Radius (m): 16 (177)
Weight (per ski in grams): 1,880 (177)
Pros: Playfulness, Quickness
Cons: Hard-Snow Integrity, Forgiveness
In perhaps the weirdest sentence ever written, the Line Blade Optic 96 isn’t your dad’s old pair of Lines. (Jason Levinthal’s core brand, which has always been dedicated to doing things a little differently, started in 1995, so we can say that now.) This is a progressive freeride ski with a ton of backbone and a 16-meter sidecut that wants to get rowdy. The Blade Optic 96 is a “super-energetic ski that nails the radius. The edge always feels available underfoot and oozes energy out of the turn. This appeals to anyone who can set an edge and ride it,” said Jacob. The partial twin tip and forward mount point might be classic Line, but this ski would be just as comfortable hucking into Corbet’s as it was pivoting through the trees in Sun Valley. The Blade Optic 96 was the most playful ski in the test, but it still wants to haul. It may be an enigma, but it’s also a riot.
No. 12: Black Diamond Impulse 98 ($700)
Overall score: 6.37/10
Lengths (cm): 161, 168, 175, 182, 189
Dimensions (mm): 132-98-119
Radius (m): 18 (182)
Weight (per ski in grams): 1,810 (175)
Pros: Flotation, Quickness
Cons: Carving, Hard-Snow Integrity
The Impulse 98 is far and away the most powder-oriented ski in the Unisex All-Mountain category. If you are an East Coaster looking for a dedicated soft-snow tree ski, Black Diamond’s new offering should be at the top of your list. The Impulse 98 is equipped with an enormous amount of early taper and rocker in the tip, which supplies a surfy, pivoty feel—one most of us have been more familiar with in a 115-millimeter waist width. This ski’s flotation is outstanding in this class, but that came with a fair bit of sacrifice in the groomer department. “On firm snow, the Impulse 98 feels a little lost and skittish,” said Colorado-based writer Jon Sexauer. “The ski can hold an edge, but it isn’t confidence-inspiring.” Our testers also reckoned the Impulse 98 would be a top-tier slackcountry setup for powder hounds who want easy access to a quick stash beyond the gates.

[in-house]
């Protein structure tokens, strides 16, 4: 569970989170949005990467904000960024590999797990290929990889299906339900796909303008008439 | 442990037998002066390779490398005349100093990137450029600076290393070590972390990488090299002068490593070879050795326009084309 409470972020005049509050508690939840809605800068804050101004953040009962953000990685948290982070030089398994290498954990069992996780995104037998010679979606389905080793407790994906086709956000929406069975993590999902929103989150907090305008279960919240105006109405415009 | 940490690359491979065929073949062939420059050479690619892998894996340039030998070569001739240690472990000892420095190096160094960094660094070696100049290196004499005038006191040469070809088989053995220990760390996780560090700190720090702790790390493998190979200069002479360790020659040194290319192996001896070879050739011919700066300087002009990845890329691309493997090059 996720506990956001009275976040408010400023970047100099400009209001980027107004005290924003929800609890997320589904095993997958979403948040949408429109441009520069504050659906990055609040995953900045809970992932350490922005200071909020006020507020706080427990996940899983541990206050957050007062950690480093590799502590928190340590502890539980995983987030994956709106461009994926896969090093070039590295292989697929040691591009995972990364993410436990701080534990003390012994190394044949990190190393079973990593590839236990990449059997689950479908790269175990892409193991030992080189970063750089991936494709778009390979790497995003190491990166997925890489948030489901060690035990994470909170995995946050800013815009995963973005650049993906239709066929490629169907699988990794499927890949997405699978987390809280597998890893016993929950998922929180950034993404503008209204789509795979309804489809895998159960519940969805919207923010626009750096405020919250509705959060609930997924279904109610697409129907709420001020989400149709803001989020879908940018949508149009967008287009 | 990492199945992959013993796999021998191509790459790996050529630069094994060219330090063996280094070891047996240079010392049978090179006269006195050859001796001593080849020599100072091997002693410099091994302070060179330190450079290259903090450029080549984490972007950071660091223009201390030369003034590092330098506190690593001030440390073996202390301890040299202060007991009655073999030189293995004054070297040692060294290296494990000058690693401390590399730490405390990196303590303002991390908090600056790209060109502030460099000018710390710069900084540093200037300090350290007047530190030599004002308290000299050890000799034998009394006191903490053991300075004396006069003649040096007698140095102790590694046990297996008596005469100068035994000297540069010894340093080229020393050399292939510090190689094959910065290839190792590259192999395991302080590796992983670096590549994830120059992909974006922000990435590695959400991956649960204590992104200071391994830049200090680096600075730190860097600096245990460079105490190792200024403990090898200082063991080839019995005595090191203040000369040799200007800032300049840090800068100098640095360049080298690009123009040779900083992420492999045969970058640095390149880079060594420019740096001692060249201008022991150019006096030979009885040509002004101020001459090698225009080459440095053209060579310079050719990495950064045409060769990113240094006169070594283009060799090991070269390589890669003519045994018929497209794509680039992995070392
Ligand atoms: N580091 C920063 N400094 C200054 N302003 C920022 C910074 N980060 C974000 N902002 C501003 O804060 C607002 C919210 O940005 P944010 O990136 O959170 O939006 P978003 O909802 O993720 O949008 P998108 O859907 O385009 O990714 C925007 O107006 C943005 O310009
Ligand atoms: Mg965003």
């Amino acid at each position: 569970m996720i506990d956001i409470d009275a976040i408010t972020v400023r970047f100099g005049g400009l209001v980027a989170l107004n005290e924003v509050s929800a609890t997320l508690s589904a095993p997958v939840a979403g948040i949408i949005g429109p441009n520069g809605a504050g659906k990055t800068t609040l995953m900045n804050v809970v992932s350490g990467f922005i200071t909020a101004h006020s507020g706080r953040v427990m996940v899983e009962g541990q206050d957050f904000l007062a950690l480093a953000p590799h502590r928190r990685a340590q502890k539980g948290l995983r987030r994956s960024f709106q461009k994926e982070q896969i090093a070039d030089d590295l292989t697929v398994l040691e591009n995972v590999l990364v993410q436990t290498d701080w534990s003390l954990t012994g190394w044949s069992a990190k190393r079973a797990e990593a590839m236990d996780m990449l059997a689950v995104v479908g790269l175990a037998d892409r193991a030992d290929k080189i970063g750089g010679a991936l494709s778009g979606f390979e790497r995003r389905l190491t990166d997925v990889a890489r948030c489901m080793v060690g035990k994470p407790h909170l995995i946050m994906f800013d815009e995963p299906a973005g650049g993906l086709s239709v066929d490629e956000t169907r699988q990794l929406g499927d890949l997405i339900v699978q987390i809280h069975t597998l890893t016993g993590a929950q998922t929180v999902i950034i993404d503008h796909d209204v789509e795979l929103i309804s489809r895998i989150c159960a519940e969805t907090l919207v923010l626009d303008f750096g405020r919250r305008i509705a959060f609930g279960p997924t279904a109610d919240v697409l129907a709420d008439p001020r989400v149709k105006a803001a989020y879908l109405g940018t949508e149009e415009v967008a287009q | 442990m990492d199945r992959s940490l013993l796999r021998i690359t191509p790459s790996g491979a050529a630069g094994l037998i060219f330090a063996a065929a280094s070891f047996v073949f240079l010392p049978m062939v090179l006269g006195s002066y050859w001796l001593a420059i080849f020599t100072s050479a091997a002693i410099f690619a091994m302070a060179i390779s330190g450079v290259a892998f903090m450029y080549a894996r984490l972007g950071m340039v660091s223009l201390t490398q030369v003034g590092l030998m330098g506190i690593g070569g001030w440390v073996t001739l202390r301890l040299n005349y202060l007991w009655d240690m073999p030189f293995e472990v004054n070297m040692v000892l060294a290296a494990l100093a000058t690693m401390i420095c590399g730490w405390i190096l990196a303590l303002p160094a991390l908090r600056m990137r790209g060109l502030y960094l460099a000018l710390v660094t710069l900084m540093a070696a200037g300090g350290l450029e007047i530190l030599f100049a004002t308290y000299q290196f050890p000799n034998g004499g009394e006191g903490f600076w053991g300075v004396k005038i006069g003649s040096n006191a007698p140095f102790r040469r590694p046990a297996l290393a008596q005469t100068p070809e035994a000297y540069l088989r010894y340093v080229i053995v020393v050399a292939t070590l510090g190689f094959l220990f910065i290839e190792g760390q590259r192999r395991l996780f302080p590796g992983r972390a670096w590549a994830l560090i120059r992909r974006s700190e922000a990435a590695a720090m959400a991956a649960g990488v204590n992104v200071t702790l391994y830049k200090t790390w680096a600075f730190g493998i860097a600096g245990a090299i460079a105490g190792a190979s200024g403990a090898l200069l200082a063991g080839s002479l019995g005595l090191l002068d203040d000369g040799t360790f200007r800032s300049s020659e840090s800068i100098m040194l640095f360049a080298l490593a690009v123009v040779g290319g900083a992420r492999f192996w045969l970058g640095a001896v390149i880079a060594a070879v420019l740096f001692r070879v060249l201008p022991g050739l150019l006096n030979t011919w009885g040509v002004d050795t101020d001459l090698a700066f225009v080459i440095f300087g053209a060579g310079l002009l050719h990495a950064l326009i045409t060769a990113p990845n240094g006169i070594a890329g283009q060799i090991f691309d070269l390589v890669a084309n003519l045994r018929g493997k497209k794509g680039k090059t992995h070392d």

No. 13: Dynastar M-Pro 99 ($900)
Overall score: 6.29/10
Lengths (cm): 162, 170, 178, 186
Dimensions (mm): 127-99-117
Radius (m): 20 (178)
Weight (per ski in grams): 1,900 (178)
Pros: Quickness, Playfulness
Cons: Stability at Speed, Crud Performance